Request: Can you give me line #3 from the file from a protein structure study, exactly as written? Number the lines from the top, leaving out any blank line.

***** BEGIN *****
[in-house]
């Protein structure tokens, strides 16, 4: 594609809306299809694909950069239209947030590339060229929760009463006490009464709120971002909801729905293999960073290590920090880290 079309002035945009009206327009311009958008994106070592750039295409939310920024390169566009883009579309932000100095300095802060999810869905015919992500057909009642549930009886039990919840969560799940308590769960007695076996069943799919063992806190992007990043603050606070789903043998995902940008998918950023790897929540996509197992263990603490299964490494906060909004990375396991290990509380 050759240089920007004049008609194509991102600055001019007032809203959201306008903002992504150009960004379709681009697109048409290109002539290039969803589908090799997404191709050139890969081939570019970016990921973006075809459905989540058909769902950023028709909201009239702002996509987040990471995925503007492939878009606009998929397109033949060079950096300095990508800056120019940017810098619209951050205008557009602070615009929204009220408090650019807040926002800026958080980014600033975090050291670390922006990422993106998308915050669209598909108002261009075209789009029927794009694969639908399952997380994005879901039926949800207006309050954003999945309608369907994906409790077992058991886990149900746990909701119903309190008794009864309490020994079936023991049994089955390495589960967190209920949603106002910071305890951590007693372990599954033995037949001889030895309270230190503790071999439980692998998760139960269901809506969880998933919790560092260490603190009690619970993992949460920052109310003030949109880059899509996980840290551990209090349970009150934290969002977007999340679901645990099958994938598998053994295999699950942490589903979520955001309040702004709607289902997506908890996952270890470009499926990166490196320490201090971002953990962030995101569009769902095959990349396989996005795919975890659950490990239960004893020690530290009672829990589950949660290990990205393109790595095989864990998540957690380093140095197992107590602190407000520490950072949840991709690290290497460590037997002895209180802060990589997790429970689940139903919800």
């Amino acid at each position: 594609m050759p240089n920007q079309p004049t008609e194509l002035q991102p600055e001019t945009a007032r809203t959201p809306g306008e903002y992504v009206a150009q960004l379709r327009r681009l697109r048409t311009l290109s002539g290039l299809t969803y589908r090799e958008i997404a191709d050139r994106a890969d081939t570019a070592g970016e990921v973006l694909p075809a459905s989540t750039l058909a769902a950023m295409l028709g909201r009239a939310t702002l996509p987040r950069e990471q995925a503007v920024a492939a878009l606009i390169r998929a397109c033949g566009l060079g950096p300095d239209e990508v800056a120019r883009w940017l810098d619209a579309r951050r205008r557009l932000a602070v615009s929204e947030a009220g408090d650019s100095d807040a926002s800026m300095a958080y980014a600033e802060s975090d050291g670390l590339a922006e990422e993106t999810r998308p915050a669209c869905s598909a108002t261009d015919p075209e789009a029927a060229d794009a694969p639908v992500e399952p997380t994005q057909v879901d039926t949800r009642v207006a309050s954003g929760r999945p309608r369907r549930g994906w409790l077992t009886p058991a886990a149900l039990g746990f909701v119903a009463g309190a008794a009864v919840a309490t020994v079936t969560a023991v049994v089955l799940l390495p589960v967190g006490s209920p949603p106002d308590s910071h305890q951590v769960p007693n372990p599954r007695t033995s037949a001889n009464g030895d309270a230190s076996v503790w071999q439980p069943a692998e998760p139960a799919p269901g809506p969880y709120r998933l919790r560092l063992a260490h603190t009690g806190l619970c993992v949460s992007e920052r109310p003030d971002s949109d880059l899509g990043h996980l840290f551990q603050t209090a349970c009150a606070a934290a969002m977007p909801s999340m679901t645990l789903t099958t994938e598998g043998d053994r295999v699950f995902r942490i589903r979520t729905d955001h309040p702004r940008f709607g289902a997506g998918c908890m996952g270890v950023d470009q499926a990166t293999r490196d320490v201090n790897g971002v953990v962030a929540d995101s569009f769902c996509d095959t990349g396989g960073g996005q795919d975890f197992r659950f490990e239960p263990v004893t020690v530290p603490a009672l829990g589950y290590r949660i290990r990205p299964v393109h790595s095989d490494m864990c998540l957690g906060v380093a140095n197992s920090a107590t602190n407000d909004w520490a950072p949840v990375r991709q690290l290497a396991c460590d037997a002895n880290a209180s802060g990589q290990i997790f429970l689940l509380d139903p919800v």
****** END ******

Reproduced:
């Amino acid at each position: 594609m050759p240089n920007q079309p004049t008609e194509l002035q991102p600055e001019t945009a007032r809203t959201p809306g306008e903002y992504v009206a150009q960004l379709r327009r681009l697109r048409t311009l290109s002539g290039l299809t969803y589908r090799e958008i997404a191709d050139r994106a890969d081939t570019a070592g970016e990921v973006l694909p075809a459905s989540t750039l058909a769902a950023m295409l028709g909201r009239a939310t702002l996509p987040r950069e990471q995925a503007v920024a492939a878009l606009i390169r998929a397109c033949g566009l060079g950096p300095d239209e990508v800056a120019r883009w940017l810098d619209a579309r951050r205008r557009l932000a602070v615009s929204e947030a009220g408090d650019s100095d807040a926002s800026m300095a958080y980014a600033e802060s975090d050291g670390l590339a922006e990422e993106t999810r998308p915050a669209c869905s598909a108002t261009d015919p075209e789009a029927a060229d794009a694969p639908v992500e399952p997380t994005q057909v879901d039926t949800r009642v207006a309050s954003g929760r999945p309608r369907r549930g994906w409790l077992t009886p058991a886990a149900l039990g746990f909701v119903a009463g309190a008794a009864v919840a309490t020994v079936t969560a023991v049994v089955l799940l390495p589960v967190g006490s209920p949603p106002d308590s910071h305890q951590v769960p007693n372990p599954r007695t033995s037949a001889n009464g030895d309270a230190s076996v503790w071999q439980p069943a692998e998760p139960a799919p269901g809506p969880y709120r998933l919790r560092l063992a260490h603190t009690g806190l619970c993992v949460s992007e920052r109310p003030d971002s949109d880059l899509g990043h996980l840290f551990q603050t209090a349970c009150a606070a934290a969002m977007p909801s999340m679901t645990l789903t099958t994938e598998g043998d053994r295999v699950f995902r942490i589903r979520t729905d955001h309040p702004r940008f709607g289902a997506g998918c908890m996952g270890v950023d470009q499926a990166t293999r490196d320490v201090n790897g971002v953990v962030a929540d995101s569009f769902c996509d095959t990349g396989g960073g996005q795919d975890f197992r659950f490990e239960p263990v004893t020690v530290p603490a009672l829990g589950y290590r949660i290990r990205p299964v393109h790595s095989d490494m864990c998540l957690g906060v380093a140095n197992s920090a107590t602190n407000d909004w520490a950072p949840v990375r991709q690290l290497a396991c460590d037997a002895n880290a209180s802060g990589q290990i997790f429970l689940l509380d139903p919800v």